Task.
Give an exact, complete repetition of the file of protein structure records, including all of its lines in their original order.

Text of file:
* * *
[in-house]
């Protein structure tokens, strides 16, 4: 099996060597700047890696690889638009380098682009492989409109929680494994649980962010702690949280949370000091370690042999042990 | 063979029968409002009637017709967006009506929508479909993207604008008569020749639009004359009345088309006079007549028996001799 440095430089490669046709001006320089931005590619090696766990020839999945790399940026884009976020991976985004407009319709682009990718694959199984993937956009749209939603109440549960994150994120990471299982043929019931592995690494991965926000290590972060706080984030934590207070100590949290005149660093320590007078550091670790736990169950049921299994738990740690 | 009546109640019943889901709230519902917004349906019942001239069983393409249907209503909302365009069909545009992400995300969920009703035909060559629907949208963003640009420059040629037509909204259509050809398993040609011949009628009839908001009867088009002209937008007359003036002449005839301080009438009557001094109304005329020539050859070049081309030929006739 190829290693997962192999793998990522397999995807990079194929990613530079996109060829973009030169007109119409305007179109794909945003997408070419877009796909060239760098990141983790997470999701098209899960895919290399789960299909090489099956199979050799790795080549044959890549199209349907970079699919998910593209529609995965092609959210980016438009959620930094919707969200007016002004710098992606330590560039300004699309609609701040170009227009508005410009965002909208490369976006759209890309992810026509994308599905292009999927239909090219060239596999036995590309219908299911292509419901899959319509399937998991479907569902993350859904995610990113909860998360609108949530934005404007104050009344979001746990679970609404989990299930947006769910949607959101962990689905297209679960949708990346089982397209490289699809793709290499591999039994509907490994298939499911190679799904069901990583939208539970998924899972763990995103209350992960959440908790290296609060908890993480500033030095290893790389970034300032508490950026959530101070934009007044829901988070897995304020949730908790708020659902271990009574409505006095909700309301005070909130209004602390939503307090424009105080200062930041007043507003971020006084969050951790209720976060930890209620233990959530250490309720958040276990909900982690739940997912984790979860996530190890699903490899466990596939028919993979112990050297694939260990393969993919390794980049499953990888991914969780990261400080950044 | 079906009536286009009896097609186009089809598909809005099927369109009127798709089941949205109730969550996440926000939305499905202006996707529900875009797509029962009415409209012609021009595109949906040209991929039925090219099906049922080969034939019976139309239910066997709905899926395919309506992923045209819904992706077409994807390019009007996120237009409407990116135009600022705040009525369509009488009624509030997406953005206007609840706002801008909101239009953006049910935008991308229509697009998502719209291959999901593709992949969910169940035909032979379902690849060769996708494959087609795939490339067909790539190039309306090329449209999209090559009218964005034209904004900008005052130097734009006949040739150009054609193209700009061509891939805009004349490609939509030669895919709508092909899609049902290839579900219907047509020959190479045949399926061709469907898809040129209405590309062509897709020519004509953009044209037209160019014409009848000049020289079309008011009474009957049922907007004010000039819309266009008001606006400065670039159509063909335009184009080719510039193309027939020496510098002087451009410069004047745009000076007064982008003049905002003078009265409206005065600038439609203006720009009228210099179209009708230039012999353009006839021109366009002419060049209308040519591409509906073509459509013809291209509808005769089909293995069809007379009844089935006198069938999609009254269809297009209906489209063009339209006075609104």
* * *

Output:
[in-house]
């Protein structure tokens, strides 16, 4: 099996060597700047890696690889638009380098682009492989409109929680494994649980962010702690949280949370000091370690042999042990 | 063979029968409002009637017709967006009506929508479909993207604008008569020749639009004359009345088309006079007549028996001799 440095430089490669046709001006320089931005590619090696766990020839999945790399940026884009976020991976985004407009319709682009990718694959199984993937956009749209939603109440549960994150994120990471299982043929019931592995690494991965926000290590972060706080984030934590207070100590949290005149660093320590007078550091670790736990169950049921299994738990740690 | 009546109640019943889901709230519902917004349906019942001239069983393409249907209503909302365009069909545009992400995300969920009703035909060559629907949208963003640009420059040629037509909204259509050809398993040609011949009628009839908001009867088009002209937008007359003036002449005839301080009438009557001094109304005329020539050859070049081309030929006739 190829290693997962192999793998990522397999995807990079194929990613530079996109060829973009030169007109119409305007179109794909945003997408070419877009796909060239760098990141983790997470999701098209899960895919290399789960299909090489099956199979050799790795080549044959890549199209349907970079699919998910593209529609995965092609959210980016438009959620930094919707969200007016002004710098992606330590560039300004699309609609701040170009227009508005410009965002909208490369976006759209890309992810026509994308599905292009999927239909090219060239596999036995590309219908299911292509419901899959319509399937998991479907569902993350859904995610990113909860998360609108949530934005404007104050009344979001746990679970609404989990299930947006769910949607959101962990689905297209679960949708990346089982397209490289699809793709290499591999039994509907490994298939499911190679799904069901990583939208539970998924899972763990995103209350992960959440908790290296609060908890993480500033030095290893790389970034300032508490950026959530101070934009007044829901988070897995304020949730908790708020659902271990009574409505006095909700309301005070909130209004602390939503307090424009105080200062930041007043507003971020006084969050951790209720976060930890209620233990959530250490309720958040276990909900982690739940997912984790979860996530190890699903490899466990596939028919993979112990050297694939260990393969993919390794980049499953990888991914969780990261400080950044 | 079906009536286009009896097609186009089809598909809005099927369109009127798709089941949205109730969550996440926000939305499905202006996707529900875009797509029962009415409209012609021009595109949906040209991929039925090219099906049922080969034939019976139309239910066997709905899926395919309506992923045209819904992706077409994807390019009007996120237009409407990116135009600022705040009525369509009488009624509030997406953005206007609840706002801008909101239009953006049910935008991308229509697009998502719209291959999901593709992949969910169940035909032979379902690849060769996708494959087609795939490339067909790539190039309306090329449209999209090559009218964005034209904004900008005052130097734009006949040739150009054609193209700009061509891939805009004349490609939509030669895919709508092909899609049902290839579900219907047509020959190479045949399926061709469907898809040129209405590309062509897709020519004509953009044209037209160019014409009848000049020289079309008011009474009957049922907007004010000039819309266009008001606006400065670039159509063909335009184009080719510039193309027939020496510098002087451009410069004047745009000076007064982008003049905002003078009265409206005065600038439609203006720009009228210099179209009708230039012999353009006839021109366009002419060049209308040519591409509906073509459509013809291209509808005769089909293995069809007379009844089935006198069938999609009254269809297009209906489209063009339209006075609104």